FDR justified his court-packing plan on the age of the justices and their alleged inability to meet the Court workload. That flopped in the press — then mostly anti-FDR — with major papers controlled by what the blue-blood FDR termed “economic royalists.”
Chief Justice Charles Evans Hughes issued a letter, co-signed by justices Brandeis and Van Devanter, in which he vehemently denied that the Court could not handle its workload. One top FDR adviser, Robert H. Jackson, later said that this letter doomed FDR’s packing plan.
As Rehnquist recounts, the administration planned to start in the House of Representatives (where most legislation is supposed to originate) because its members are up for reelection every two years, and thus a popular president could put tremendous pressure on members to vote his way on major issues. But the House Judiciary Committee chairman, Hatton Sumners of Texas, was adamantly opposed to any plan to pack the Court, telling colleagues, “Boys, here’s where I cash in.”
Republicans in the Senate opposed FDR’s plan, but they remained silent, fearing that if the packing plan was viewed as a partisan issue it would turn out like the 1936 Democratic landslide. The Senate Majority Leader, Joe Robinson of Arkansas, would manage the legislative effort on behalf of FDR. The Democratic opposition in the Senate was led by Burton Wheeler, a gilt-edged progressive who had ardently campaigned for FDR in 1936, having supported the latter’s first-term accomplishments.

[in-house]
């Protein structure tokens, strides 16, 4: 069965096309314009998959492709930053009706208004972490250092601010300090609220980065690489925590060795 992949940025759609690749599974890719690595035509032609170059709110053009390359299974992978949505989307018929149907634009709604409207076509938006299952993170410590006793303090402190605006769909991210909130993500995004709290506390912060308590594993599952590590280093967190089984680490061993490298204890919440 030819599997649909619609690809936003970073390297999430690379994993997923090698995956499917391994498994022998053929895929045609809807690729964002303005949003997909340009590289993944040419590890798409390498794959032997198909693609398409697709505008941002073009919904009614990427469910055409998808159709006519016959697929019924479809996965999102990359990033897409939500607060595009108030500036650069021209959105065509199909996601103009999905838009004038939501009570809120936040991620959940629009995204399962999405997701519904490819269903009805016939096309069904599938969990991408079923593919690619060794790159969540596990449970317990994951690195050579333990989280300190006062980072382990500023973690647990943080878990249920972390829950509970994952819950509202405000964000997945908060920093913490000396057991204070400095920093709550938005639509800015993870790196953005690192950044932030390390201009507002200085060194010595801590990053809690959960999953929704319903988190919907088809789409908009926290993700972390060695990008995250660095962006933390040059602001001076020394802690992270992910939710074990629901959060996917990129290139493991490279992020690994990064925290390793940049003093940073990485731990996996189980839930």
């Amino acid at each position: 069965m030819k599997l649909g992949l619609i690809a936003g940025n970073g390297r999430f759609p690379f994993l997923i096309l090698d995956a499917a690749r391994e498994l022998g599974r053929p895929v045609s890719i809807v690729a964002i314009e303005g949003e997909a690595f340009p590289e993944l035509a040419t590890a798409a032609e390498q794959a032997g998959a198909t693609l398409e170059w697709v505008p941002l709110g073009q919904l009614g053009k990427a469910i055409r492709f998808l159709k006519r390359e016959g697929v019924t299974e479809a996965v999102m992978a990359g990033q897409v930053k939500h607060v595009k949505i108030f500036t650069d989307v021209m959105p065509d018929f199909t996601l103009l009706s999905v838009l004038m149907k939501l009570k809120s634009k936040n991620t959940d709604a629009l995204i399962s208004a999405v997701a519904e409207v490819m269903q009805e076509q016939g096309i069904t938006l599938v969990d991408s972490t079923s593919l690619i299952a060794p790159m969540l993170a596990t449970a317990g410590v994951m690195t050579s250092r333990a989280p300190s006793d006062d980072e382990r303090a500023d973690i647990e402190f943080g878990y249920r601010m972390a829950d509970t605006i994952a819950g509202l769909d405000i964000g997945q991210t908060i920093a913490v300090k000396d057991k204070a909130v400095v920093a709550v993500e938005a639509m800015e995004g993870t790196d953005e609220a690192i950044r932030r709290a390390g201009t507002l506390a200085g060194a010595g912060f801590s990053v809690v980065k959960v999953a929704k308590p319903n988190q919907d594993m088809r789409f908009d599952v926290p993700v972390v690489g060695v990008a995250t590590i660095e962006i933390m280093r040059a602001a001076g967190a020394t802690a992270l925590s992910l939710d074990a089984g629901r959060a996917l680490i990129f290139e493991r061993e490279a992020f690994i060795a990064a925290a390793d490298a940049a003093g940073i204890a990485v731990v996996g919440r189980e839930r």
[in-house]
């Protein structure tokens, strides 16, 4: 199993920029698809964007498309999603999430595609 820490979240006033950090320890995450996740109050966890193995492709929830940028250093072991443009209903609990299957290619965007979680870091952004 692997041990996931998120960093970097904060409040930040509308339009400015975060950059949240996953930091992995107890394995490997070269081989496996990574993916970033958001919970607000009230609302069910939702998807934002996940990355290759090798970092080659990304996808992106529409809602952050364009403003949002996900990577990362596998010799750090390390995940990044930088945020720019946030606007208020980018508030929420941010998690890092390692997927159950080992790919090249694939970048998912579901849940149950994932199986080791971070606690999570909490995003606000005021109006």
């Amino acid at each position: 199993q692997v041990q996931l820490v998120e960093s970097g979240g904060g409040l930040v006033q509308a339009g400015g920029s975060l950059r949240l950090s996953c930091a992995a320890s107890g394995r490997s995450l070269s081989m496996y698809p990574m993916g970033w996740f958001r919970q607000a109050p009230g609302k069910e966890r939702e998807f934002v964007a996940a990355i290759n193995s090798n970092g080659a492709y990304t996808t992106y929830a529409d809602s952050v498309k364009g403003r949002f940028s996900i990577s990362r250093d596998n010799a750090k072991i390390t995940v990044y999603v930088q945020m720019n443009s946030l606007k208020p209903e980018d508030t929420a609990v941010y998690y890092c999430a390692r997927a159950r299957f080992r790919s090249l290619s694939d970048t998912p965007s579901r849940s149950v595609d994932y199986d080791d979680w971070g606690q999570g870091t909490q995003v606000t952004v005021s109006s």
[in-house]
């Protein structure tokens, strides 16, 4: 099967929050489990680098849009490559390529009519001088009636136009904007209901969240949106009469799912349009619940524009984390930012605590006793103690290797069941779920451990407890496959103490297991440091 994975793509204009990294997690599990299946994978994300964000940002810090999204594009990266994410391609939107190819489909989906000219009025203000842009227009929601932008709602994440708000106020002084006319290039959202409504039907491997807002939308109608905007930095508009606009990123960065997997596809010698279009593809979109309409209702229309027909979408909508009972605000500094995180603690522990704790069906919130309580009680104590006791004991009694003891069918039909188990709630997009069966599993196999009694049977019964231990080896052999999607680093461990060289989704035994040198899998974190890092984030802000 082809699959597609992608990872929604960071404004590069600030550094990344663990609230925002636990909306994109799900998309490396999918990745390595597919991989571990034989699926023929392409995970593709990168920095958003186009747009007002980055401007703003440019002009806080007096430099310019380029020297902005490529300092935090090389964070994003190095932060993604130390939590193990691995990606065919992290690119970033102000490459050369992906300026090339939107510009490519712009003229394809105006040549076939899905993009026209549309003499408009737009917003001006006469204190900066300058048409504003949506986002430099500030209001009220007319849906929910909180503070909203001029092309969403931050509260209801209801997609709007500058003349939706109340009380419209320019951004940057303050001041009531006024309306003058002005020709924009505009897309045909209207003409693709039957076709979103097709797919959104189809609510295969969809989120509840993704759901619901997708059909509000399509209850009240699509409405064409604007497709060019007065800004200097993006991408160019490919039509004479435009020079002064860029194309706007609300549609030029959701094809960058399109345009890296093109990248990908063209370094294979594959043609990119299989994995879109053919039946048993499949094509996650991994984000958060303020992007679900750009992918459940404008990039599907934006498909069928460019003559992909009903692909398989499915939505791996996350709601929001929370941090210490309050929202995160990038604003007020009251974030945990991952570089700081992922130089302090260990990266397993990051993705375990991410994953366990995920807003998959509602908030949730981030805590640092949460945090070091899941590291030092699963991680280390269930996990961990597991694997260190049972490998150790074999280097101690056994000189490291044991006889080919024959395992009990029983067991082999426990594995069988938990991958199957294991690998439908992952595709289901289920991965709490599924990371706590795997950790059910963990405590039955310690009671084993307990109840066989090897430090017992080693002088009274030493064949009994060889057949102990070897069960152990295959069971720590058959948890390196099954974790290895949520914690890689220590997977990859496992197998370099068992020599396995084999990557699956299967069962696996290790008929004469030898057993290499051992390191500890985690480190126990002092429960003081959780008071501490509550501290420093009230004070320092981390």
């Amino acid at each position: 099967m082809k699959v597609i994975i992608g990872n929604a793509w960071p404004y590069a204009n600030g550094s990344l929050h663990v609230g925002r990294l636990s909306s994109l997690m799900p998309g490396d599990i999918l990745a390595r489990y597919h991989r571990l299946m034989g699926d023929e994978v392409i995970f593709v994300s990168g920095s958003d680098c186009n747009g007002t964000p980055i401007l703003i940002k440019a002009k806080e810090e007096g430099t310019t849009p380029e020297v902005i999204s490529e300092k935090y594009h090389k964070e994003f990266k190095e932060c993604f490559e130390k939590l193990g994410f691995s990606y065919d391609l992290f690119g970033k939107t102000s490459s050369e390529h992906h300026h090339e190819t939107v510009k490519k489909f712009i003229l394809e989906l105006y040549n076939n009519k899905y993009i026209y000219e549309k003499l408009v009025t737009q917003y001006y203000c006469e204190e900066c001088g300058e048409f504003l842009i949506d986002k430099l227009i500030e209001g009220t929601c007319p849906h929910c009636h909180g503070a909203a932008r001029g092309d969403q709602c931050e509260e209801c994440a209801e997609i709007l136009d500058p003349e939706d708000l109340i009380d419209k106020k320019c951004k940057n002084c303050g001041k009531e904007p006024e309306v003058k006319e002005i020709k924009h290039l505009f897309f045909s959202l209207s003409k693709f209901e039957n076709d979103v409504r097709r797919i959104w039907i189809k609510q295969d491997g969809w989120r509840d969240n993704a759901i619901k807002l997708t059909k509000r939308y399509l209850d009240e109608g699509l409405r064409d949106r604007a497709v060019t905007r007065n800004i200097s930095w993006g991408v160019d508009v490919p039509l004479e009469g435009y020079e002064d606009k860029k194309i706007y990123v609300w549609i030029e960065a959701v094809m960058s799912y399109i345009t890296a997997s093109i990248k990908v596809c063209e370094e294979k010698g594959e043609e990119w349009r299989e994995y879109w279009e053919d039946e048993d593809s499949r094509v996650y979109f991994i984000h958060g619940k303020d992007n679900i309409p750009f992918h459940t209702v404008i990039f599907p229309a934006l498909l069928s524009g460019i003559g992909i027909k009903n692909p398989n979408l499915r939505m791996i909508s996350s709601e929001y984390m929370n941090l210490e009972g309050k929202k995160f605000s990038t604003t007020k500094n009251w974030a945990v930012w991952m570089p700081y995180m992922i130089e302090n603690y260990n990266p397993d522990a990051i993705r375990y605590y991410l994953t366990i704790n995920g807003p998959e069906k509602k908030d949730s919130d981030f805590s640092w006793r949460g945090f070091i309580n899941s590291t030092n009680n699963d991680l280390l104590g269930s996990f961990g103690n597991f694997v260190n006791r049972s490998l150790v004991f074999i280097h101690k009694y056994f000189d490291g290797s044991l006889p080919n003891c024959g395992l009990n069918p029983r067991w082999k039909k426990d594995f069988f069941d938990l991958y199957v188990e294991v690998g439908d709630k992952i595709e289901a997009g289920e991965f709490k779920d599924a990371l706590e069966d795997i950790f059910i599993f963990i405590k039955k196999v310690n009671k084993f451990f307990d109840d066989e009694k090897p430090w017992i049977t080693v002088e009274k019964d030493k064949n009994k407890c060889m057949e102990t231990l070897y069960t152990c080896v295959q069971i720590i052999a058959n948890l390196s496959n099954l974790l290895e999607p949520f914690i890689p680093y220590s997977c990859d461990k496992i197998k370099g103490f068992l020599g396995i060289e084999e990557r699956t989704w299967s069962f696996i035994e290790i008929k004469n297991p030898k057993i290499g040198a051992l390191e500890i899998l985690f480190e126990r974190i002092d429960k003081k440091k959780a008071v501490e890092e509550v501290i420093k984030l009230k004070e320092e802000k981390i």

As opposition grew to FDR’s original scheme, Justice Van Devanter announced his retirement on May 18, some six weeks before the end of the Court’s first 1937 term. And on July 2, FDR unveiled a revised plan, having been told that there were not enough votes in the Senate to pass his first version. The age at which an additional justice would be added to the Court was raised to 75 with a limit of one new justice per year. Rehnquist notes that this was a minimal retreat. Given one appointment each in 1937 and 1938 plus replacing Van Devanter, FDR would have put three new justices on the Court within the first year.
Matters came to a head in mid-July when Joe Robinson dropped dead of heart failure. With some senators having personally pledged to Robinson that they would support the bill, the plan was dead upon his demise. The final Senate vote to recommit the bill was 70-20.
Rehnquist adds that supporters of the plan took a “lose a battle, win the war” view in that within four years FDR had replaced six of the